The great thing about Shakespeare is that there are countless versions of his plays. The bad thing about Shakespeare is that there are countless versions of his plays.
Joss Whedon, the brainchild behind Buffy the Vampire Slayer and the director of the mega-hit The Avengers, brought all of his talents to a very low budget production of Much Ado About Nothing. Shakespeare is so rich that no one performance can mine all of its beauty. So it is a joy to watch other people examine his work from a different point of view.
But the problem of comparison is almost unavoidable.
For those unfamiliar, the story involves a Prince Don Pedro (Reed Diamond) has just returned from wars with his bastard brother John (Sean Maher). The prince is also accompanied by two of his captains: the lothario Benedick (Alexis Denisoff) and the young Claudio (Fran Kanz). The group decides to stay at the home of Leonato (Clark Gregg) who has a beautiful daughter Hero (Jillian Morgese) and his niece Beatrice (Amy Acker). Claudio is in love with Hero. John wants to hurt Don Pedro. Benedick and Beatrice are ex-lovers who hate each other. Don John plans to trick the two into falling in love.
The movie is set in modern times and is filmed entirely on location in Joss Whedon's beautiful house. It is also shot in glorious black and white, making the texture of the performances really pop. For such a limited location, Whedon makes the most out of every angle, every camera movement, to make each scene feel fresh, even if a dozen earlier ones had occurred in the same space. This is no easy feat.
The biggest negative that the film has going for it is that the first half is overshadowed by Branagh's Much Ado. And while there are some wonderful laughs to be had in that first half, Branagh was better able to elicit the humor from Shakespeare's ancient diction.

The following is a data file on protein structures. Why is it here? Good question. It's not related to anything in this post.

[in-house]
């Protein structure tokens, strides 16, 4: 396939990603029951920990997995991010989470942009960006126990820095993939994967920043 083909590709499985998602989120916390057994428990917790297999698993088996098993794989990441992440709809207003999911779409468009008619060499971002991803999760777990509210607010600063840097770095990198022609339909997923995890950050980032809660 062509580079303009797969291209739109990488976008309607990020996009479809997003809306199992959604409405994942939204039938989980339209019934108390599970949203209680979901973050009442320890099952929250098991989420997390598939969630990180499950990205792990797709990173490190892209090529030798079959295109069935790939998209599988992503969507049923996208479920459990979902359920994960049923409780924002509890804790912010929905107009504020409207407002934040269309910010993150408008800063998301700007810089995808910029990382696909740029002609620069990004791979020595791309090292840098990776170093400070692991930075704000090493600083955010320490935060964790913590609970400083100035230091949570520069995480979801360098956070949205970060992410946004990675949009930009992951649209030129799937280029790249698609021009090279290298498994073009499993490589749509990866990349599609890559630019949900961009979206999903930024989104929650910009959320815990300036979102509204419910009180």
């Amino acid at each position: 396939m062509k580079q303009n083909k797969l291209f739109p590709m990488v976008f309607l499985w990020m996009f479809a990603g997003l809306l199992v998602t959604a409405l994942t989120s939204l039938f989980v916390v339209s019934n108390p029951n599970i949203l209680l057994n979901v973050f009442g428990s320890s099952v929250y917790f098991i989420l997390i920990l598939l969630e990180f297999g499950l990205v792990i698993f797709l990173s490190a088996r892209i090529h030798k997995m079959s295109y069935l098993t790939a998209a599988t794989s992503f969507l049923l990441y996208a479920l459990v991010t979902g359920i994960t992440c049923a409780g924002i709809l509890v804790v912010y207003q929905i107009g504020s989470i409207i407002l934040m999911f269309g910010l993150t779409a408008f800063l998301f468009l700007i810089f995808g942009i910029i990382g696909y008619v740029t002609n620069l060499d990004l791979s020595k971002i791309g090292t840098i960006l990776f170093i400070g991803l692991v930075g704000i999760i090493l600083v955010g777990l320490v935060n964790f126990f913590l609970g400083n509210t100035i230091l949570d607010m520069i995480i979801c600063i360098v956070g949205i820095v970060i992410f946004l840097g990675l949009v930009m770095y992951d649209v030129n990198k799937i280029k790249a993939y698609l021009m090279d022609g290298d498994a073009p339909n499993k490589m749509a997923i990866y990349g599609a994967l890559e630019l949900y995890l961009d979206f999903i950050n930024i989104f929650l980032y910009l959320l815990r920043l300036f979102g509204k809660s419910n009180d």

But what Whedon does better than Branagh is hooking you with the drama of the story. Much Ado About Nothing actually goes to some fairly dark and tragic places. Whedon captures exquisitely the anguish and intensity of our heroes. He shows us well how thin the line is between the agony and ecstasy of love. And it is during this time that the performances are best.
Acker is fantastic as Beatrice. She is the heart and the brains of this film. The first scene in the movie automatically draws our sympathy to her and her quick wit easily win us over. Acker goes from hilarious to heartbreaking with amazing ease. Her counterpart, Denisoff, also does a good job, but feels a bit more flat when playing the rogue instead of the gravitas he has when playing dramatic. But the chemistry between Acker and Denisoff was fantastic and fun. Gregg's Leonato also shows much more edge and depth than I expected from that character.
But besides Acker, one other actor steals the show: Nathan Fillion. Here, he plays the character Dogberry as a leader of Leanoto's security. He is, in short, an idiot. But he tries to cover his mental shortcomings by using intelligent words. Sadly, he does not seem to know what those words mean and he comes off as even dumber. Fillion plays Dogberry with such utter sincerity, that we like him as we laugh at him. His putting on aires is simply a cover to the child-like vulnerability that we see in Dogberry. And Fillion delivers his lines with conviction and confusion with perfect comic timing. I laughed at nearly everything he said.
By the end of the movie, I found myself rooting for the heroes, even though I knew how it was all going to end. Whedon hooked me. He made me care because he made Shakespeare's characters come alive.
4 out of 5 stars.